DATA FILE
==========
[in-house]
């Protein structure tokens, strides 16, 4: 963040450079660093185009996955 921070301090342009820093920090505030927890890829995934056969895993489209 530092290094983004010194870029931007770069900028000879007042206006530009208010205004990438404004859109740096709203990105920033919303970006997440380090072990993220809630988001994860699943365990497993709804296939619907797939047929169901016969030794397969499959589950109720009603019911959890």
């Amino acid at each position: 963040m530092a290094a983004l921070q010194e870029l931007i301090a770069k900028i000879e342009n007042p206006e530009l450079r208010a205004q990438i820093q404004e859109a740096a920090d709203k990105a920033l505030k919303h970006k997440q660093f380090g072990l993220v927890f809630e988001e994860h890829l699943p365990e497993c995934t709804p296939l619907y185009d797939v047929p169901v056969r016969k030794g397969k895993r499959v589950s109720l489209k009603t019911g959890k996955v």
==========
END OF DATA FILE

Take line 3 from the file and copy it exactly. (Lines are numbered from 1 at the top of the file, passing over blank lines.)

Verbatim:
């Amino acid at each position: 963040m530092a290094a983004l921070q010194e870029l931007i301090a770069k900028i000879e342009n007042p206006e530009l450079r208010a205004q990438i820093q404004e859109a740096a920090d709203k990105a920033l505030k919303h970006k997440q660093f380090g072990l993220v927890f809630e988001e994860h890829l699943p365990e497993c995934t709804p296939l619907y185009d797939v047929p169901v056969r016969k030794g397969k895993r499959v589950s109720l489209k009603t019911g959890k996955v």